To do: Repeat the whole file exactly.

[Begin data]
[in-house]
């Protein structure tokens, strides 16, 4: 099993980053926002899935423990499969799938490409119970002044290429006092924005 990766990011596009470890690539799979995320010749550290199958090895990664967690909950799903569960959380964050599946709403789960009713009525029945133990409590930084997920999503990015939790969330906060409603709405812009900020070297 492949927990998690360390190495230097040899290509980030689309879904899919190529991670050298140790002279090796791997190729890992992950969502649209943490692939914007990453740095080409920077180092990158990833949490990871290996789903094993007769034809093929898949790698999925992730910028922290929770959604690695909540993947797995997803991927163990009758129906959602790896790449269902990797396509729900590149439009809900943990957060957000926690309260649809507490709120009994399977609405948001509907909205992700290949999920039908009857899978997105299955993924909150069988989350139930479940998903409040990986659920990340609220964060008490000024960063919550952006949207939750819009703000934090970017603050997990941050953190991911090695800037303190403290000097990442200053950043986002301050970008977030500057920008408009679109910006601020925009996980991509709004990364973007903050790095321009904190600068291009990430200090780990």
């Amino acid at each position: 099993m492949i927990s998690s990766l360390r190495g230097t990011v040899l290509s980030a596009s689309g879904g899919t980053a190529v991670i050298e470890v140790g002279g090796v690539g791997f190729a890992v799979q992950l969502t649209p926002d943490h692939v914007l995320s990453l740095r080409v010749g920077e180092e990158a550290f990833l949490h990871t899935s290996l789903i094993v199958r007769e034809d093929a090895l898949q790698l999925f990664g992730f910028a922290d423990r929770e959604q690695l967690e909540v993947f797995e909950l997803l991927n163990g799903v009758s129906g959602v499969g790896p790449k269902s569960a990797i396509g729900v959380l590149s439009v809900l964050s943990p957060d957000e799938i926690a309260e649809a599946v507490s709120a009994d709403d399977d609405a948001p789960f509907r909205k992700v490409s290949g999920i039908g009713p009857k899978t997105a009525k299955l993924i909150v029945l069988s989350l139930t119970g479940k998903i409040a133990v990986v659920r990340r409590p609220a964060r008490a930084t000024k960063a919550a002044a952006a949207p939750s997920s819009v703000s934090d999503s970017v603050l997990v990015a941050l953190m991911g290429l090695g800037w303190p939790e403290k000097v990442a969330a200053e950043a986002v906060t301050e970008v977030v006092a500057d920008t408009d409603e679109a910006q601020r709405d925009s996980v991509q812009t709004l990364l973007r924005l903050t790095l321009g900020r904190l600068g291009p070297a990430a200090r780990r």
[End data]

[in-house]
């Protein structure tokens, strides 16, 4: 099993980053926002899935423990499969799938490409119970002044290429006092924005 990766990011596009470890690539799979995320010749550290199958090895990664967690909950799903569960959380964050599946709403789960009713009525029945133990409590930084997920999503990015939790969330906060409603709405812009900020070297 492949927990998690360390190495230097040899290509980030689309879904899919190529991670050298140790002279090796791997190729890992992950969502649209943490692939914007990453740095080409920077180092990158990833949490990871290996789903094993007769034809093929898949790698999925992730910028922290929770959604690695909540993947797995997803991927163990009758129906959602790896790449269902990797396509729900590149439009809900943990957060957000926690309260649809507490709120009994399977609405948001509907909205992700290949999920039908009857899978997105299955993924909150069988989350139930479940998903409040990986659920990340609220964060008490000024960063919550952006949207939750819009703000934090970017603050997990941050953190991911090695800037303190403290000097990442200053950043986002301050970008977030500057920008408009679109910006601020925009996980991509709004990364973007903050790095321009904190600068291009990430200090780990």
């Amino acid at each position: 099993m492949i927990s998690s990766l360390r190495g230097t990011v040899l290509s980030a596009s689309g879904g899919t980053a190529v991670i050298e470890v140790g002279g090796v690539g791997f190729a890992v799979q992950l969502t649209p926002d943490h692939v914007l995320s990453l740095r080409v010749g920077e180092e990158a550290f990833l949490h990871t899935s290996l789903i094993v199958r007769e034809d093929a090895l898949q790698l999925f990664g992730f910028a922290d423990r929770e959604q690695l967690e909540v993947f797995e909950l997803l991927n163990g799903v009758s129906g959602v499969g790896p790449k269902s569960a990797i396509g729900v959380l590149s439009v809900l964050s943990p957060d957000e799938i926690a309260e649809a599946v507490s709120a009994d709403d399977d609405a948001p789960f509907r909205k992700v490409s290949g999920i039908g009713p009857k899978t997105a009525k299955l993924i909150v029945l069988s989350l139930t119970g479940k998903i409040a133990v990986v659920r990340r409590p609220a964060r008490a930084t000024k960063a919550a002044a952006a949207p939750s997920s819009v703000s934090d999503s970017v603050l997990v990015a941050l953190m991911g290429l090695g800037w303190p939790e403290k000097v990442a969330a200053e950043a986002v906060t301050e970008v977030v006092a500057d920008t408009d409603e679109a910006q601020r709405d925009s996980v991509q812009t709004l990364l973007r924005l903050t790095l321009g900020r904190l600068g291009p070297a990430a200090r780990r």